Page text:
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Latest chapter in battle over Istanbul’s Hagia Sophia

The ancient aspiration of Turkish Islamism to transform Hagia Sophia from a museum to a mosque is back on the agenda.
A Macedonian couple (C) takes souvenir pictures as they visit the Byzantine monument of Hagia Sophia or Ayasofya, now a museum, in Istanbul May 25, 2011. The number of foreign visitors to Turkey rose 31.3 percent year-on-year in April to 2.29 million people, the Tourism Ministry said on Wednesday, after climbing 14.36 percent in March. Last year, the number of visitor arrivals rose 5.74 percent to 28.6 million. REUTERS/Murad Sezer (TURKEY - Tags: TRAVEL SOCIETY) - RTR2MVLK

Everyone may know the Ayasofya [Hagia Sophia] but it is best we share some basic information about this historic edifice because this article is about what it was and what it may be. In short, this is about the identity of Ayasofya. This is an issue that is closely linked to Turkey’s identity and future as much as it is to the country’s relations with the Christian, especially the Orthodox, world.

Ayasofya’s main cupola, which together with the Sultanahmet Mosque in Istanbul’s historic peninsula makes up the city’s silhouette, acquired its final shape in the sixth century. There are three landmark dates in Ayasofya’s long history.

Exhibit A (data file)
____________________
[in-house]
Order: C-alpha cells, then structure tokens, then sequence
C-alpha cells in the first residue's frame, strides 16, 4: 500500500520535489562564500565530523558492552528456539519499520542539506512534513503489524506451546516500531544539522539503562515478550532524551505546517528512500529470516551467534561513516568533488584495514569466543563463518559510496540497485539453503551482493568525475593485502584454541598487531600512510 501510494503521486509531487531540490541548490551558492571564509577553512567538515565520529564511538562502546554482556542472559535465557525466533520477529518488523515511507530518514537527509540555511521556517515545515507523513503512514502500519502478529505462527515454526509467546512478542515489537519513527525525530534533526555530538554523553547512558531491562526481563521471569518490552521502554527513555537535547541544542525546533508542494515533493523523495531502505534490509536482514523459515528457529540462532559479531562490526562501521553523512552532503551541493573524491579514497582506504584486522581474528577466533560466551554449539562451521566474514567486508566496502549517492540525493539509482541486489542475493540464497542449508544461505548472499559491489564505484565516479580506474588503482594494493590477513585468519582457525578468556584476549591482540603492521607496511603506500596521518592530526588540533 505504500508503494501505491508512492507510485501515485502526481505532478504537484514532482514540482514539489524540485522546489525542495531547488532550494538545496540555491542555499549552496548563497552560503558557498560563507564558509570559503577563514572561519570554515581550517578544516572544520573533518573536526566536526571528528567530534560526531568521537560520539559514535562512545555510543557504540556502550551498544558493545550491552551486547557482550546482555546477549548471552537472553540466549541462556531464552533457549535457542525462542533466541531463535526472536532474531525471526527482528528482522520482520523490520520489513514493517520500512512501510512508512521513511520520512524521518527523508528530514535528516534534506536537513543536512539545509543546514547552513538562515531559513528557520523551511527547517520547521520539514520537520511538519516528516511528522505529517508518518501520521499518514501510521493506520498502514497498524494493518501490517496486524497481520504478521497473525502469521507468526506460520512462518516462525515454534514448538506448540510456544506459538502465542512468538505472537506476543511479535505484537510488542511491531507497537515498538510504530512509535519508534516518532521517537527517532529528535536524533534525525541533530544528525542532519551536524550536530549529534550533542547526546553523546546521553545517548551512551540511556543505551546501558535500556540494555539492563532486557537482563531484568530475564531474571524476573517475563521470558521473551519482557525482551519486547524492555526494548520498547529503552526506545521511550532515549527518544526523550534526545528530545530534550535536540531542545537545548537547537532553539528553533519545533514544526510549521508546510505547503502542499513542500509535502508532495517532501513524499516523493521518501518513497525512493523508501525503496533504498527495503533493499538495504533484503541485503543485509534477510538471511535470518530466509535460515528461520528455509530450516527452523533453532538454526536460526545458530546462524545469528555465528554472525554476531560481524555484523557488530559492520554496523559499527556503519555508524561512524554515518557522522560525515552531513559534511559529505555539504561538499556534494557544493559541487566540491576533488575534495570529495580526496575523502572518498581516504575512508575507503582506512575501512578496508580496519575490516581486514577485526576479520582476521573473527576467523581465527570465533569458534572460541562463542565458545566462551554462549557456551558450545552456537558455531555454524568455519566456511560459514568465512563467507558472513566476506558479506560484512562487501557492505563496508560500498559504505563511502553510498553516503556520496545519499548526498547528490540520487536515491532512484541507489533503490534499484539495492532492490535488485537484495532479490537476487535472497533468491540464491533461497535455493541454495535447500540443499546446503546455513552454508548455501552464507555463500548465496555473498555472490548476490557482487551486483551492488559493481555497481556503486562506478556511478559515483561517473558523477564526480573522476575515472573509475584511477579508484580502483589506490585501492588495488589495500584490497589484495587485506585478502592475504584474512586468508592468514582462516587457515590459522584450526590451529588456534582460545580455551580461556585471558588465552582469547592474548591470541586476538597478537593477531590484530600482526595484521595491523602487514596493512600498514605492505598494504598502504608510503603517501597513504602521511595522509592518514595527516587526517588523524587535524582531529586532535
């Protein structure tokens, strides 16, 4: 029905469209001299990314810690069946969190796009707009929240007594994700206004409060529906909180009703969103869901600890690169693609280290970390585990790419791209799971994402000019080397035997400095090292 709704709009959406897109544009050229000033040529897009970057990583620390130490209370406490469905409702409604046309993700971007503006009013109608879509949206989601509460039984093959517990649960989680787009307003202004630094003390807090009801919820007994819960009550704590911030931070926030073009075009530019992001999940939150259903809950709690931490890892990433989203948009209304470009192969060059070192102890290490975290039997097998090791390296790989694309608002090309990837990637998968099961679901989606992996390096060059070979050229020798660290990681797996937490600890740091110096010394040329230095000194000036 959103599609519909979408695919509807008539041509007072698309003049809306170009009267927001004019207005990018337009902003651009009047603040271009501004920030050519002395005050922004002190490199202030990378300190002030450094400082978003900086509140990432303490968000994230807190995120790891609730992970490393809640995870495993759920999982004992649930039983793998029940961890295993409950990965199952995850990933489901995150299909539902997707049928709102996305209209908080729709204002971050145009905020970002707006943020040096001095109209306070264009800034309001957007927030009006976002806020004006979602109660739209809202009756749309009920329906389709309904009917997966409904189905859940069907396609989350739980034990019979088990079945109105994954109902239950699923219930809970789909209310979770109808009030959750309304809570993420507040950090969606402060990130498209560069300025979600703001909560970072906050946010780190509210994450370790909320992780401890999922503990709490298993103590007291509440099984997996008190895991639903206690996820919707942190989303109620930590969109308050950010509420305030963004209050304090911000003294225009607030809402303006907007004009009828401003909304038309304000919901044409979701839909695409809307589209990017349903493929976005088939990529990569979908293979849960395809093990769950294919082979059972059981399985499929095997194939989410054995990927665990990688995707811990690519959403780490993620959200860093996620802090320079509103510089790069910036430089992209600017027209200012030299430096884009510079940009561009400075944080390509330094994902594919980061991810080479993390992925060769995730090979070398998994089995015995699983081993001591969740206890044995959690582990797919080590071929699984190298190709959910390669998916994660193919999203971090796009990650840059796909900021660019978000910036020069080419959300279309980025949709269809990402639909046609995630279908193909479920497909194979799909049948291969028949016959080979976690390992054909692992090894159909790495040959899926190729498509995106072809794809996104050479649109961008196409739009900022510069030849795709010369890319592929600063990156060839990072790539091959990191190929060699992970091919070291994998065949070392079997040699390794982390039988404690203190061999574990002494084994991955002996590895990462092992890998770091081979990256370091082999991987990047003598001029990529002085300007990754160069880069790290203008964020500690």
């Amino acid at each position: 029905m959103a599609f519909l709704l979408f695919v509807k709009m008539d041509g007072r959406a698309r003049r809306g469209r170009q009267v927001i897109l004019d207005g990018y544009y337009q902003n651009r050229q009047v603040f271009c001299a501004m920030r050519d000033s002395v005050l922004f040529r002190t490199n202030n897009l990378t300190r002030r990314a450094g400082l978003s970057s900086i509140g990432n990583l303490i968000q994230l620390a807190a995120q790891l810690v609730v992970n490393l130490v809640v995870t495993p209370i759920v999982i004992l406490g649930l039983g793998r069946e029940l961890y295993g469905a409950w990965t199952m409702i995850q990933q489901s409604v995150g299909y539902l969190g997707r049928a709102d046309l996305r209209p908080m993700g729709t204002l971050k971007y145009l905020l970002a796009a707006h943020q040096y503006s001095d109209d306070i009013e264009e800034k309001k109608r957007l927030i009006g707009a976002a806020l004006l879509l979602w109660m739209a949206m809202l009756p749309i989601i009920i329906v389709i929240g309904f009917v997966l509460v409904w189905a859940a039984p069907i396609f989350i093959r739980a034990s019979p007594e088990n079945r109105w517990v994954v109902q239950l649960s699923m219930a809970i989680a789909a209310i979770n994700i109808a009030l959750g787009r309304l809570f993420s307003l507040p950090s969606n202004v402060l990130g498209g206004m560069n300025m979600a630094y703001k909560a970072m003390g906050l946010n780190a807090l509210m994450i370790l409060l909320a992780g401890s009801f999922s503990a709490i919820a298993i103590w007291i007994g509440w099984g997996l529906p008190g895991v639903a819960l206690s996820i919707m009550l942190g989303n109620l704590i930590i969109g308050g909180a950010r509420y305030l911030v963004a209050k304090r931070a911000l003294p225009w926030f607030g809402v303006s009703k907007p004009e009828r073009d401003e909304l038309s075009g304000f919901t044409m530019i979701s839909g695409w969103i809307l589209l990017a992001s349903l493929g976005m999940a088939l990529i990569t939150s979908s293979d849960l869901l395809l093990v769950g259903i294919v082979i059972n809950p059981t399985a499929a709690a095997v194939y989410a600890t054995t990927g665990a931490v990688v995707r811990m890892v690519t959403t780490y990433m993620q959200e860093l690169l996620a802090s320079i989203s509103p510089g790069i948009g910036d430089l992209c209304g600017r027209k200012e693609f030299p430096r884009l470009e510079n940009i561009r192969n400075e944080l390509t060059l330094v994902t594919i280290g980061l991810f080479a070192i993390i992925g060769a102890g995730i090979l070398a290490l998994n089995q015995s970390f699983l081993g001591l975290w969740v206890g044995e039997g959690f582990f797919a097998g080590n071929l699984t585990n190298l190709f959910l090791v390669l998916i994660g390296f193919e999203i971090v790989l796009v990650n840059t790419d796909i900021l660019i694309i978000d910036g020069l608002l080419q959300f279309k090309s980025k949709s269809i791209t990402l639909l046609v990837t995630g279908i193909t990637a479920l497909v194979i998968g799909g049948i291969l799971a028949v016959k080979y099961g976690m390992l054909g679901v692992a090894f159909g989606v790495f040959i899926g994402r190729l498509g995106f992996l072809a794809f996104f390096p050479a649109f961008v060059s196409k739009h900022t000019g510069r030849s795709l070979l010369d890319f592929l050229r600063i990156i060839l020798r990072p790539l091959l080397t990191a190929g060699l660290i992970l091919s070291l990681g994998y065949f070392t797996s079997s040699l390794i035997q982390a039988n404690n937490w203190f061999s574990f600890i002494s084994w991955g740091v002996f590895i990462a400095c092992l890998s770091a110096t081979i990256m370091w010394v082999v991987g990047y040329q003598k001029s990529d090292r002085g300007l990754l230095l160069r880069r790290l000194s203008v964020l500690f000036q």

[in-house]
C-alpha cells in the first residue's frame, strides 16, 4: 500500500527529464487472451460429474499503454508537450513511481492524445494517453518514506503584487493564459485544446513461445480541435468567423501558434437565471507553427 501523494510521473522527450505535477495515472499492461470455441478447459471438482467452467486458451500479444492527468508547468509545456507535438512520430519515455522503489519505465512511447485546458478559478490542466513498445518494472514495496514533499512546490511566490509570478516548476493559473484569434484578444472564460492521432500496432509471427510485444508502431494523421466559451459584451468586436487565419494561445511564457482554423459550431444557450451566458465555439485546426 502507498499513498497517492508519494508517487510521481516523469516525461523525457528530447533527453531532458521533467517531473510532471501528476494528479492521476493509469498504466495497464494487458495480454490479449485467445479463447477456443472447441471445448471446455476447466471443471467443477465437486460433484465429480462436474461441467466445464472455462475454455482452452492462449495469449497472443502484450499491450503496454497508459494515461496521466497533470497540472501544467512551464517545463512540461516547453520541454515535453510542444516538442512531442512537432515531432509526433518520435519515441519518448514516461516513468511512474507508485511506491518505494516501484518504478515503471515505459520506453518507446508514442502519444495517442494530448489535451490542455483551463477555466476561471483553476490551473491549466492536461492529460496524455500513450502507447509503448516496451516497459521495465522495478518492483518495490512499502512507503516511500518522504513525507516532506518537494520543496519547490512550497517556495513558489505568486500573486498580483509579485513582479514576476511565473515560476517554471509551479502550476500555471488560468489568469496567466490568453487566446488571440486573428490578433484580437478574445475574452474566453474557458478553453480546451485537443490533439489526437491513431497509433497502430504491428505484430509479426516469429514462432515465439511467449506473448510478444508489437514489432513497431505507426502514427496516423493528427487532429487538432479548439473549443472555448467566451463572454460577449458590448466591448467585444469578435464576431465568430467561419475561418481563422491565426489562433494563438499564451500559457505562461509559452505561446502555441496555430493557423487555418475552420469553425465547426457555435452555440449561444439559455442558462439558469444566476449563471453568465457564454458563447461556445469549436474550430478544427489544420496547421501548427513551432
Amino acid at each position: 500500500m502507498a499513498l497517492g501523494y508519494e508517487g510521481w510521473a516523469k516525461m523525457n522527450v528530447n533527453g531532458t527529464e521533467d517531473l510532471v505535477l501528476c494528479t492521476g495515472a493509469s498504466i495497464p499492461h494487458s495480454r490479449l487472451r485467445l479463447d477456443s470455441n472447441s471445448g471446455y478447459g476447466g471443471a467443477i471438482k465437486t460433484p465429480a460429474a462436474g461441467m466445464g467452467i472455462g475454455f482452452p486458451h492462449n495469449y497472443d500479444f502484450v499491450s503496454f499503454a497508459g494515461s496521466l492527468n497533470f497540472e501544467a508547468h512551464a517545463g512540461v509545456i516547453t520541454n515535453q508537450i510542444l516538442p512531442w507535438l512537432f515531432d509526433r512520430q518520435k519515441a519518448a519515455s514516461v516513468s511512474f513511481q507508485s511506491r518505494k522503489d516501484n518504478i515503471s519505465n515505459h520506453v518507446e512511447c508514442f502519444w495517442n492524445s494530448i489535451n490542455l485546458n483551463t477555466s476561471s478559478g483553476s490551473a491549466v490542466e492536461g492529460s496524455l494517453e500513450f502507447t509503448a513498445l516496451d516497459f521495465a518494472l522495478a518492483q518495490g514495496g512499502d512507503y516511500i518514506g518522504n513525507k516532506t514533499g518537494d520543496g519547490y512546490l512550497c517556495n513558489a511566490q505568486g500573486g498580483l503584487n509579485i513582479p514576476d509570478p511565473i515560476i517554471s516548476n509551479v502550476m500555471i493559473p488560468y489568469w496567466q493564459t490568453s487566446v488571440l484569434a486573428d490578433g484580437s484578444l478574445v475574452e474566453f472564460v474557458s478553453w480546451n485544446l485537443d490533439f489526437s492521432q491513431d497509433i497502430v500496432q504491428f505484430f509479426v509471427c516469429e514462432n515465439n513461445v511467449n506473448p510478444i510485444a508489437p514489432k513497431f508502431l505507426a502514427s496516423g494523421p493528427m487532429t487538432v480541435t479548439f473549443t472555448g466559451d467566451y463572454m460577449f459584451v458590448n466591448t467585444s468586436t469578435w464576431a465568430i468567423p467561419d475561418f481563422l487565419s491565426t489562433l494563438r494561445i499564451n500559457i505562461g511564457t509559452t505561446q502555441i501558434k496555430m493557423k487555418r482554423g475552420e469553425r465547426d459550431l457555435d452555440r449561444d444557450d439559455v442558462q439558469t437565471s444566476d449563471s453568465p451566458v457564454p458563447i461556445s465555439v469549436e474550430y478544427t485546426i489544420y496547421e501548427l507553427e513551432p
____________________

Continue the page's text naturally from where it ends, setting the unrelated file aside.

The first is Dec. 27, 537. That was the day Divine Wisdom, or Hagia Sophia in Greek, was inaugurated in the capital of Byzantium. 

The second is May 29, 1453. Former Constantinople was conquered by the Ottomans, and Emperor Mehmet II turned Ayasofya from a church into a mosque.

The third is Nov. 24, 1934. That was the day when a decision of the Council of Ministers of the Turkish Republic, established under the leadership of Mustafa Kemal Ataturk, decided to transform Ayasofya from a mosque into a museum.

We will see in the coming months or years whether a fourth date will be added as the day when Ayasofya is again turned into a mosque.

Here, we should note that there is serious probability of Ayasofya Museum opening to Muslim worship as the Ayasofya Mosque in the not-too-distant future.

It appears that it is the turn of the grand Ayasofya. Two other historic Greek Orthodox structures that have the name of Ayasofya that were turned into mosques from churches following the Ottoman conquests of Anatolia, and then turned into museums in the secular republic era, are now serving as mosques.